of rebel cavalry. They were stationed on Duck Creek, ten miles south of La Fayette, for the purpose of grazing their stock. Returned to Chattanooga via Blue Bird Gap and McLemore's Cove. One of my wagons broke down and I was compelled to leave it. The only force I knew of in the valley was the regiment above mentioned and eighty men known as Glover's Scouts. I received information that there was to be a brigade in the valley the day I left. Heard of no other force moving in the direction of Chattanooga.
I am, very respectfully, your obedient servant,
J. A. P. GLORE,
Captain Company E, Fifth Kentucky Cavalry, Commanding Detachment.
Captain J. E. JACOBS,
Assistant Adjutant-General, Headquarters Chief of Cavalry.
HEADQUARTERS FIFTH Kentucky CAVALRY,
Adairsville, Ga., May 25, 1864.
Respectfully forwarded, with suggestion that the conduct of Captain Glore and his detachment is worthy of commendation.
O. L. BALDWIN,
Colonel, Commanding Fifth Kentucky Cavalry.
HDQRS. THIRD BRIGADE, THIRD CAVALRY DIVISION,
Adairsville, Ga., May 26, 1864.
E. H. MURRAY,
Colonel Third Kentucky Cavalry, Commanding Brigade.
Report of Lieutenant Trumbull D. Griffin, Chicago Board of Trade Battery, of operations July 22.
HEADQUARTERS CHICAGO BOARD OF TRADE BATTERY,
In the Field, near Decatur, Ga., July 26, 1864.
SIR: In obedience to orders received from headquarters Second Brigade, Fourth Division, Sixteenth Army Corps, I have the honor to report the following as the part taken byt wo sections of the Chicago Board of Trade Battery under my command on the afternoon of the 22nd instant:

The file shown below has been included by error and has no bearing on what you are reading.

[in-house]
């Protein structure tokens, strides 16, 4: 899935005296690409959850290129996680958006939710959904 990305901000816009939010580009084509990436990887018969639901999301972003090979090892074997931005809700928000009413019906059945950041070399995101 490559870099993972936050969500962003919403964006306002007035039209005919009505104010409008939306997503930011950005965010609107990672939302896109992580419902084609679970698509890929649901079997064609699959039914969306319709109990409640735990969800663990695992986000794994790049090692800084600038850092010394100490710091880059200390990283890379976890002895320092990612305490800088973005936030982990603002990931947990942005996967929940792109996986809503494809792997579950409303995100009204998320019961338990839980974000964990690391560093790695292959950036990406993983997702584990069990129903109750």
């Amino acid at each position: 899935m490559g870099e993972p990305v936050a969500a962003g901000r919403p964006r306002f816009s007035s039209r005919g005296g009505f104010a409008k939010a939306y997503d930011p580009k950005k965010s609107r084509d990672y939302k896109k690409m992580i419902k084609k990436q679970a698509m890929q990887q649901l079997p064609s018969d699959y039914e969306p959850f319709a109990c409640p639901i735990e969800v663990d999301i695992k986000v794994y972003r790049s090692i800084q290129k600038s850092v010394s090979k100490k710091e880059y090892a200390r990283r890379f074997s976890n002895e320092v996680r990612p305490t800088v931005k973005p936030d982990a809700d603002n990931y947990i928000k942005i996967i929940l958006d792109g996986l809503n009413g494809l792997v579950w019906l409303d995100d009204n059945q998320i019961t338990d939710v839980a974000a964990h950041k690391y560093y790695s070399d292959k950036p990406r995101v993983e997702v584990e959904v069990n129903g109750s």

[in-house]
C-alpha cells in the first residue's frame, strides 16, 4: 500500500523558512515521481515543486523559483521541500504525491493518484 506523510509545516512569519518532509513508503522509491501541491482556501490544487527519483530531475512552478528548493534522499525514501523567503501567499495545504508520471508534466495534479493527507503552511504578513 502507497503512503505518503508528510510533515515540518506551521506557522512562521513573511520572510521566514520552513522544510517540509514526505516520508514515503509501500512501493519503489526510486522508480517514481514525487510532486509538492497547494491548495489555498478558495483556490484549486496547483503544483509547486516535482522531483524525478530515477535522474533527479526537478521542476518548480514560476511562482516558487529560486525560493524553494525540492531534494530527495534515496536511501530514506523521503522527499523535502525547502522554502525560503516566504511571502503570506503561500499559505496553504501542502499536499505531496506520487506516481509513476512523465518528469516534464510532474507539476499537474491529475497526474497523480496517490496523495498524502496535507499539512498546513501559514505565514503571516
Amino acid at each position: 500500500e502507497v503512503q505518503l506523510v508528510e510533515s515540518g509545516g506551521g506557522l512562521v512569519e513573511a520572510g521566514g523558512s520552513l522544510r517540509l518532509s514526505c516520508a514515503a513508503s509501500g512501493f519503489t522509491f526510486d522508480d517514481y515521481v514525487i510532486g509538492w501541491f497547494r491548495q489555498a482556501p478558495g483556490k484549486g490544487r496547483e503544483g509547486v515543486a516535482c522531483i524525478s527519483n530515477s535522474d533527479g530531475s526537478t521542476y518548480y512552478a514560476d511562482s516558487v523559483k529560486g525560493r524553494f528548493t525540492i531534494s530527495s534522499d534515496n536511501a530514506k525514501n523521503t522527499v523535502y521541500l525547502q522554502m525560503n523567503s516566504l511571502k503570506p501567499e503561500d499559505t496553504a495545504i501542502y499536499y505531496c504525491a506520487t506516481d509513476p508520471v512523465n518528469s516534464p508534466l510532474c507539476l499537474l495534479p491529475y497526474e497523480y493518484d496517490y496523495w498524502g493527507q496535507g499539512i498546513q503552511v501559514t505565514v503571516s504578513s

On the evening of the 21st I was directed by Captain Teetor, of General Garrard's staff, to report to Colonel J. W. Sprague, commanding Second Brigade, Fourth Division, Sixteenth Army Corps, at Decatur, and recruit the horses of my detachment of the battery and await the return to this point oif the Second Cavalry Division, to which the battery is attached. I accordingly reported to Colonel Sprague, commanding the brigade stationed at Decatur, and was oirdered by him to go into camp on the crest of a hill south of the court-house and on the north side of the railroad track, which brought me in rear of two regiments of infantry and a section of the Third Michigan Artillery, and having one regiment of infantry on my right flank, where I remained until the afternoon of the 22nd instant. About 1 p. m. my attention was called to the fact that infantry and artillery were moving across the road in front, evidently for the purpose of forming in line of battle. I immediately proceeded to the front to ascertain the cause and there found Colonel Sprague. Upon inquiry the colonel informed me he